RLC: I want girls to see for themselves what a search through Scripture looks like. They have the opportunity to join with other girls in a Bible study format to discuss questions in the “So what do you say” section, as well as a quiet time journal that can be done alone for 45 days. This will help her further dig into Scripture about matters such as true beauty, modesty, self-esteem and other important topics for teen girls.

YWJ: Do you think this book could be helpful to someone who does not have a Christian or faith-based background?

RLC: Absolutely. I’m hoping I can win her trust in the beginning chapters as I mesmerize her with my experiences in the fashion industry. Then, as we look at how she is a masterpiece created by the God of the universe, I pray the Holy Spirit will capture her heart. In the final chapter, I share how I accepted Christ as my Savior while living in New York as an aspiring fashion model. I share the plan of salvation and offer the reader an opportunity to invite Christ into her heart and life.

YWJ: In what ways can parents use this book?

RLC: Moms and daughters or dads and daughters could use the book as a Bible study together. Also, I have devoted two chapters on my personal guidelines to modesty, such as finger-tip length shorts. If parents know the guidelines, they can shop with their daughters, maintaining these standards or their own in mind.

YWJ: Most youth workers are male. Some are single. How would you recommend these young men deal with young women in their groups about the issues you explore in the book?

RLC: It can be tricky and I understand their apprehension, but we know what happens when no one says anything. If there isn’t a female leader who can spearhead the topic or a woman in the church who is able to lead a group of girls through the book, then it often falls on his shoulders.

I would suggest he read the book first; it will give him ammunition on modesty and help him to understand a girls’ heart.
Next, have an all-girls’ open forum (with their parents’ permission), Bible in hand, and explain that modesty isn’t legalism but that if we’re not tolerating legalism, then neither should we tolerate license. Explaining these terms to the girls, and getting a guy’s perspective will challenge the girls and keep them from becoming defensive.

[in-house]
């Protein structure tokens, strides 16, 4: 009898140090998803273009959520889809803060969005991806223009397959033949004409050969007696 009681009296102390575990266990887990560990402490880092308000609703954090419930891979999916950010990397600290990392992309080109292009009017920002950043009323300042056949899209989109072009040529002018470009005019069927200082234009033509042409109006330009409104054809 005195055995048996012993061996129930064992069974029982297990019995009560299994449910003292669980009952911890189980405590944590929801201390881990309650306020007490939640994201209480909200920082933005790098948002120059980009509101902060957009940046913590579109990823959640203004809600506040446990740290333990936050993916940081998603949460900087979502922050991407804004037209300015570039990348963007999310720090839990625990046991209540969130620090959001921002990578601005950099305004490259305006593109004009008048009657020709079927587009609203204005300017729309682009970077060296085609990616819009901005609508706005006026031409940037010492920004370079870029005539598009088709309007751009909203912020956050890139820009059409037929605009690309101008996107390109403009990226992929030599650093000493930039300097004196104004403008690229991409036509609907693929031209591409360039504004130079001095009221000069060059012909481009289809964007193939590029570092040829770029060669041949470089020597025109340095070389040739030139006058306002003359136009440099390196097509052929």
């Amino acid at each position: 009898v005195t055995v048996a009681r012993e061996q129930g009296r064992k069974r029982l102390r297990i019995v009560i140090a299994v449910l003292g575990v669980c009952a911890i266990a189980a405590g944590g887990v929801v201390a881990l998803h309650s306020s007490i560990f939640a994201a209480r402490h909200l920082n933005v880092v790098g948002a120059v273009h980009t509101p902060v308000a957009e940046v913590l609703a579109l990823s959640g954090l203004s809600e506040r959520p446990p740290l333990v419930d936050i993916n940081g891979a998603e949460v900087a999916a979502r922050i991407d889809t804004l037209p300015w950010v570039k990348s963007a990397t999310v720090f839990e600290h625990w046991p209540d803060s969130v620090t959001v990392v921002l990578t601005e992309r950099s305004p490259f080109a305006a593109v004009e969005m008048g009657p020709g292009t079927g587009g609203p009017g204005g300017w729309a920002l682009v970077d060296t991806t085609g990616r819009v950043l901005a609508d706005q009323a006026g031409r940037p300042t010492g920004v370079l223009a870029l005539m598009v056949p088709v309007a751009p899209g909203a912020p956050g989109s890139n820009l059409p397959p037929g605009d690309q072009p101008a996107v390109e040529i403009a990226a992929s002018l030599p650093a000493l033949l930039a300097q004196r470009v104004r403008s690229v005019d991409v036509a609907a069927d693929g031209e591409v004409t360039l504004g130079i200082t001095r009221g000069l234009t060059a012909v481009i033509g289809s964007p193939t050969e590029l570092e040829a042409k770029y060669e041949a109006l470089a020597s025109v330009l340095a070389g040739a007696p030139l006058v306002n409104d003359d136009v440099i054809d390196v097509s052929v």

He also needs to share how guys think. Girls don’t know how guys are wired because they’re not guys. If they hear this from a man who has their best interest in mind, it will resonate better with them.

YWJ: What can you say to a young girl who feels as if modesty puts her at a competitive disadvantage against other girls who dress more alluringly?

RLC: I would tell her that those are not the kind of guys she wants to compete for. She will realize there is a fair amount of attention that girls get when dressed provocatively, but she also will learn that the good guys share her values for modesty and purity. Those guys do exist and are the ones worth waiting for.

What can you say to young males who have easy access to an unprecedented amount of sexually explicit material, to encourage them to appreciate modesty in girl friends and girlfriends? A guy needs to think about—really think about—the kind of girl he wants as a wife and the mother of his children. Does he really want a girl who flaunts herself in public and expects all eyes on her, regardless of whose eyes they are? Or does he want a girl who appreciates him and respects him enough to let her body be for his eyes only and who doesn’t need confirmation from other men? If that’s the kind of girl he wants someday, then he needs to be the kind of guy in whom she would be interested: a pure guy with a pure mind. Because guys are inundated with sexual material at every turn, it is especially important for them to guard their hearts and eyes. Additionally, they should encourage and compliment the girls who do dress with standards.

Order the book at Amazon.com.